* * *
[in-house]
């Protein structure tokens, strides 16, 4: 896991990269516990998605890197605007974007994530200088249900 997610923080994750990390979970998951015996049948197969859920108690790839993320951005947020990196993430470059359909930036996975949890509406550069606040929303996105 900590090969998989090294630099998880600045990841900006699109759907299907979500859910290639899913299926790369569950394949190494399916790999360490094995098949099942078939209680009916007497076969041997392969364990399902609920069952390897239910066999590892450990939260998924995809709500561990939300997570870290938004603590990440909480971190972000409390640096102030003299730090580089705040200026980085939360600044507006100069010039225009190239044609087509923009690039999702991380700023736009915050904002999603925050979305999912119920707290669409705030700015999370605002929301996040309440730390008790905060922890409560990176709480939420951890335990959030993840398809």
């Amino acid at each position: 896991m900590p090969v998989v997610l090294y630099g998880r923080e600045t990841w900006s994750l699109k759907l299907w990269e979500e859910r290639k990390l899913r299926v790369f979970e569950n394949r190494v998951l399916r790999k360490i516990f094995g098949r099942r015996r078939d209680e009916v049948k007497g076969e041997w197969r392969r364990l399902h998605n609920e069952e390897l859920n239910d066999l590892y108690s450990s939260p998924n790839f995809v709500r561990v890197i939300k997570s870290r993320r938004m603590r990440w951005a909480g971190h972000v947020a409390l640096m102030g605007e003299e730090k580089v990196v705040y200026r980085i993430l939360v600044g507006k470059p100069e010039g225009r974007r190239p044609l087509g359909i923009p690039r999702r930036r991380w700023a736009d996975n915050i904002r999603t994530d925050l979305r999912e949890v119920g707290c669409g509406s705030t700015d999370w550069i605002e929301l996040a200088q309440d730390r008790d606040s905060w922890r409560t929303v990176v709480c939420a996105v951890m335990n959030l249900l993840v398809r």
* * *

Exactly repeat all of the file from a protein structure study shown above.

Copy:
[in-house]
């Protein structure tokens, strides 16, 4: 896991990269516990998605890197605007974007994530200088249900 997610923080994750990390979970998951015996049948197969859920108690790839993320951005947020990196993430470059359909930036996975949890509406550069606040929303996105 900590090969998989090294630099998880600045990841900006699109759907299907979500859910290639899913299926790369569950394949190494399916790999360490094995098949099942078939209680009916007497076969041997392969364990399902609920069952390897239910066999590892450990939260998924995809709500561990939300997570870290938004603590990440909480971190972000409390640096102030003299730090580089705040200026980085939360600044507006100069010039225009190239044609087509923009690039999702991380700023736009915050904002999603925050979305999912119920707290669409705030700015999370605002929301996040309440730390008790905060922890409560990176709480939420951890335990959030993840398809």
């Amino acid at each position: 896991m900590p090969v998989v997610l090294y630099g998880r923080e600045t990841w900006s994750l699109k759907l299907w990269e979500e859910r290639k990390l899913r299926v790369f979970e569950n394949r190494v998951l399916r790999k360490i516990f094995g098949r099942r015996r078939d209680e009916v049948k007497g076969e041997w197969r392969r364990l399902h998605n609920e069952e390897l859920n239910d066999l590892y108690s450990s939260p998924n790839f995809v709500r561990v890197i939300k997570s870290r993320r938004m603590r990440w951005a909480g971190h972000v947020a409390l640096m102030g605007e003299e730090k580089v990196v705040y200026r980085i993430l939360v600044g507006k470059p100069e010039g225009r974007r190239p044609l087509g359909i923009p690039r999702r930036r991380w700023a736009d996975n915050i904002r999603t994530d925050l979305r999912e949890v119920g707290c669409g509406s705030t700015d999370w550069i605002e929301l996040a200088q309440d730390r008790d606040s905060w922890r409560t929303v990176v709480c939420a996105v951890m335990n959030l249900l993840v398809r």